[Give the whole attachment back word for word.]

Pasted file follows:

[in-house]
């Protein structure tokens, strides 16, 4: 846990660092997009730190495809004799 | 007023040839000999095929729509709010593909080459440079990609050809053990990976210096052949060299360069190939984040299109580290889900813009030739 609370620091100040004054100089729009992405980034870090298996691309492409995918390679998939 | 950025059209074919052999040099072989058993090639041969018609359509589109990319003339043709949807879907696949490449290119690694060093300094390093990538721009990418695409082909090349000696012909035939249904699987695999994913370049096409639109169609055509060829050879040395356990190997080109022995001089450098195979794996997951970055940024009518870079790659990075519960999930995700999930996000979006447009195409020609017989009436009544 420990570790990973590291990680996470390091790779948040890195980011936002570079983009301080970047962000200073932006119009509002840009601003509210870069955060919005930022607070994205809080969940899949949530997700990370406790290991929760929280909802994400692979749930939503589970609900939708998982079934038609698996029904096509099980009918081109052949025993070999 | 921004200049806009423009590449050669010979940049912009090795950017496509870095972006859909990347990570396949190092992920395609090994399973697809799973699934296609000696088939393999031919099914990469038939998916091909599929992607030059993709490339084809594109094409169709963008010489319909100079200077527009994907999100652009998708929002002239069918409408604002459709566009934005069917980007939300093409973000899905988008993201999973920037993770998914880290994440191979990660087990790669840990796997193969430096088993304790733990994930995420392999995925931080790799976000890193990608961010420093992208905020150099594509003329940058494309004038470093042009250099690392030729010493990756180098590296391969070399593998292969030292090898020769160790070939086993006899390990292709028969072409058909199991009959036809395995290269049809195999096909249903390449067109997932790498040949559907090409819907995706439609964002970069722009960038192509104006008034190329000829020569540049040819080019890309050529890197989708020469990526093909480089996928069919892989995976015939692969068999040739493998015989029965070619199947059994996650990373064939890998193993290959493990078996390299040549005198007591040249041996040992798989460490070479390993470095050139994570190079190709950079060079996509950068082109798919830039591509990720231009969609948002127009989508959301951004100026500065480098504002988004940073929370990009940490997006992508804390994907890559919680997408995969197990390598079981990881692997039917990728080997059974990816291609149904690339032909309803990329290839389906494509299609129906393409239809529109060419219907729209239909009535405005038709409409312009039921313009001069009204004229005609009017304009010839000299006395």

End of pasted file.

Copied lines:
[in-house]
């Protein structure tokens, strides 16, 4: 846990660092997009730190495809004799 | 007023040839000999095929729509709010593909080459440079990609050809053990990976210096052949060299360069190939984040299109580290889900813009030739 609370620091100040004054100089729009992405980034870090298996691309492409995918390679998939 | 950025059209074919052999040099072989058993090639041969018609359509589109990319003339043709949807879907696949490449290119690694060093300094390093990538721009990418695409082909090349000696012909035939249904699987695999994913370049096409639109169609055509060829050879040395356990190997080109022995001089450098195979794996997951970055940024009518870079790659990075519960999930995700999930996000979006447009195409020609017989009436009544 420990570790990973590291990680996470390091790779948040890195980011936002570079983009301080970047962000200073932006119009509002840009601003509210870069955060919005930022607070994205809080969940899949949530997700990370406790290991929760929280909802994400692979749930939503589970609900939708998982079934038609698996029904096509099980009918081109052949025993070999 | 921004200049806009423009590449050669010979940049912009090795950017496509870095972006859909990347990570396949190092992920395609090994399973697809799973699934296609000696088939393999031919099914990469038939998916091909599929992607030059993709490339084809594109094409169709963008010489319909100079200077527009994907999100652009998708929002002239069918409408604002459709566009934005069917980007939300093409973000899905988008993201999973920037993770998914880290994440191979990660087990790669840990796997193969430096088993304790733990994930995420392999995925931080790799976000890193990608961010420093992208905020150099594509003329940058494309004038470093042009250099690392030729010493990756180098590296391969070399593998292969030292090898020769160790070939086993006899390990292709028969072409058909199991009959036809395995290269049809195999096909249903390449067109997932790498040949559907090409819907995706439609964002970069722009960038192509104006008034190329000829020569540049040819080019890309050529890197989708020469990526093909480089996928069919892989995976015939692969068999040739493998015989029965070619199947059994996650990373064939890998193993290959493990078996390299040549005198007591040249041996040992798989460490070479390993470095050139994570190079190709950079060079996509950068082109798919830039591509990720231009969609948002127009989508959301951004100026500065480098504002988004940073929370990009940490997006992508804390994907890559919680997408995969197990390598079981990881692997039917990728080997059974990816291609149904690339032909309803990329290839389906494509299609129906393409239809529109060419219907729209239909009535405005038709409409312009039921313009001069009204004229005609009017304009010839000299006395």